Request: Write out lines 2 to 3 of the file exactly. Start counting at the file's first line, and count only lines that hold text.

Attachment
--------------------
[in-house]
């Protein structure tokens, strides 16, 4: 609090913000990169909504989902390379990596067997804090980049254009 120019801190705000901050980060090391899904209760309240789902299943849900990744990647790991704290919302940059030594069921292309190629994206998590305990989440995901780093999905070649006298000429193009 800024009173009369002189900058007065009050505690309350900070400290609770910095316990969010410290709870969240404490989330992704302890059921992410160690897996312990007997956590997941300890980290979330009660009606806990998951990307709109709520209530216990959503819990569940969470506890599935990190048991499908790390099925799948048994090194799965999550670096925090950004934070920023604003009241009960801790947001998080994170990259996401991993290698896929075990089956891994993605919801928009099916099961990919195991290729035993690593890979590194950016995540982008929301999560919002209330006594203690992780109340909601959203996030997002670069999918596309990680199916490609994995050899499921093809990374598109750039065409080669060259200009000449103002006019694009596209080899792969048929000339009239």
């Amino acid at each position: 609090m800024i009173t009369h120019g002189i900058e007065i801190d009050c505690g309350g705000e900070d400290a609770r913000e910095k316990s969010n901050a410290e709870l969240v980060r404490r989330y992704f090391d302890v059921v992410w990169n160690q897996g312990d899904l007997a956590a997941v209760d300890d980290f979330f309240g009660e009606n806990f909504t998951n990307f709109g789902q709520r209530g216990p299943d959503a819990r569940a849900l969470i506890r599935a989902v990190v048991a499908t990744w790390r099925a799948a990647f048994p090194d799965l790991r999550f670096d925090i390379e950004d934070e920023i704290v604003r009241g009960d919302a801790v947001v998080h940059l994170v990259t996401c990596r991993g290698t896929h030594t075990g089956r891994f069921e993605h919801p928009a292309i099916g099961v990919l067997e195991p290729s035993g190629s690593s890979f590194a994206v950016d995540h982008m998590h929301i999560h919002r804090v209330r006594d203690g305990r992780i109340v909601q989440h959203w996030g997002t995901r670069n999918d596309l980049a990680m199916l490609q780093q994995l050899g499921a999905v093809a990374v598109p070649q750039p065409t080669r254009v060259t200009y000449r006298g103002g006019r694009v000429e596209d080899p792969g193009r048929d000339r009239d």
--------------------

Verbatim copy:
């Protein structure tokens, strides 16, 4: 609090913000990169909504989902390379990596067997804090980049254009 120019801190705000901050980060090391899904209760309240789902299943849900990744990647790991704290919302940059030594069921292309190629994206998590305990989440995901780093999905070649006298000429193009 800024009173009369002189900058007065009050505690309350900070400290609770910095316990969010410290709870969240404490989330992704302890059921992410160690897996312990007997956590997941300890980290979330009660009606806990998951990307709109709520209530216990959503819990569940969470506890599935990190048991499908790390099925799948048994090194799965999550670096925090950004934070920023604003009241009960801790947001998080994170990259996401991993290698896929075990089956891994993605919801928009099916099961990919195991290729035993690593890979590194950016995540982008929301999560919002209330006594203690992780109340909601959203996030997002670069999918596309990680199916490609994995050899499921093809990374598109750039065409080669060259200009000449103002006019694009596209080899792969048929000339009239």
């Amino acid at each position: 609090m800024i009173t009369h120019g002189i900058e007065i801190d009050c505690g309350g705000e900070d400290a609770r913000e910095k316990s969010n901050a410290e709870l969240v980060r404490r989330y992704f090391d302890v059921v992410w990169n160690q897996g312990d899904l007997a956590a997941v209760d300890d980290f979330f309240g009660e009606n806990f909504t998951n990307f709109g789902q709520r209530g216990p299943d959503a819990r569940a849900l969470i506890r599935a989902v990190v048991a499908t990744w790390r099925a799948a990647f048994p090194d799965l790991r999550f670096d925090i390379e950004d934070e920023i704290v604003r009241g009960d919302a801790v947001v998080h940059l994170v990259t996401c990596r991993g290698t896929h030594t075990g089956r891994f069921e993605h919801p928009a292309i099916g099961v990919l067997e195991p290729s035993g190629s690593s890979f590194a994206v950016d995540h982008m998590h929301i999560h919002r804090v209330r006594d203690g305990r992780i109340v909601q989440h959203w996030g997002t995901r670069n999918d596309l980049a990680m199916l490609q780093q994995l050899g499921a999905v093809a990374v598109p070649q750039p065409t080669r254009v060259t200009y000449r006298g103002g006019r694009v000429e596209d080899p792969g193009r048929d000339r009239d």